Are your listening habits putting your hearing at risk?
Submitted by Christine Lyon, Communications Specialist, Providence Health Care Research Institute
Here’s some news that won’t be music to the ears of all those who plug into their iPods on a daily basis. According to the World Health Organization, nearly half of people aged 12-35 (that’s 1.1 billion young people) are at risk of hearing loss due to prolonged and excessive exposure to loud sounds, including music they listen to through their personal audio devices.
To mitigate that risk, the WHO and the International Telecommunication Union are calling on governments and manufacturers to adopt a new international standard to make personal audio devices safer. Among their recommendations are volume-limiting settings and software to track the user’s sound exposure.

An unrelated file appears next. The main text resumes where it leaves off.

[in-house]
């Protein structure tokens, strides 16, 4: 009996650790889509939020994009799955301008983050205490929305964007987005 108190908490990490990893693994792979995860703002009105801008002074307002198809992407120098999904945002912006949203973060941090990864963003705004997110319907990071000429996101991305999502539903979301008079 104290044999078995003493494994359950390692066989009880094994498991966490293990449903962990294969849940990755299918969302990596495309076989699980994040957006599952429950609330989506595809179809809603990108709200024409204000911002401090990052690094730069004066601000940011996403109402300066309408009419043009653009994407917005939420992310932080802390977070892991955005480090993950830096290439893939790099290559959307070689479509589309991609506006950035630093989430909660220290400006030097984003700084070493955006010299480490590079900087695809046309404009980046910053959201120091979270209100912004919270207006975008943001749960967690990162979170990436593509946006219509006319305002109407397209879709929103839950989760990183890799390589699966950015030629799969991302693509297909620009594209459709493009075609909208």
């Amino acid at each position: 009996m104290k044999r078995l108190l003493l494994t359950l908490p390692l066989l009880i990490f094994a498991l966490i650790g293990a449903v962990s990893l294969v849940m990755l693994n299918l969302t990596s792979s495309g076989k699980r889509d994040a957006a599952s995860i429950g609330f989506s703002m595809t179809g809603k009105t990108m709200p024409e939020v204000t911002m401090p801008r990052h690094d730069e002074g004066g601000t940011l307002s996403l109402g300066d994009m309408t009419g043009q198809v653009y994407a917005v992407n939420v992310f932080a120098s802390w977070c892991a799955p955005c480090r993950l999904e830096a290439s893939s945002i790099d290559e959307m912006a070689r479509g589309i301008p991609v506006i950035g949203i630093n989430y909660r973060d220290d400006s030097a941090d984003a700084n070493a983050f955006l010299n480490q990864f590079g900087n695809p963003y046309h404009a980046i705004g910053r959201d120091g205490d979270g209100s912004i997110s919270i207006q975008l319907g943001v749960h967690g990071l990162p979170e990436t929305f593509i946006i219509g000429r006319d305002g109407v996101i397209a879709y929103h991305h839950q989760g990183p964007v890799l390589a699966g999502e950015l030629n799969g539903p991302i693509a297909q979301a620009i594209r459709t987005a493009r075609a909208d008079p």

Given the alarming stats, how concerned should music-lovers be about enjoying their playlists while riding the SkyTrain or running on the treadmill? Registered audiologist Grace Cheung weighs in on the issue and offers some advice.
“Headphone and earphone listening can be problematic because the music is delivered directly in the ear canal,” says Cheung, who works with the BC Adult Cochlear Implant Program at St. Paul’s Hospital. “Listening to music is also a personal experience and so some people may, through habit, prefer to listen to music at a much louder level than they need to.”
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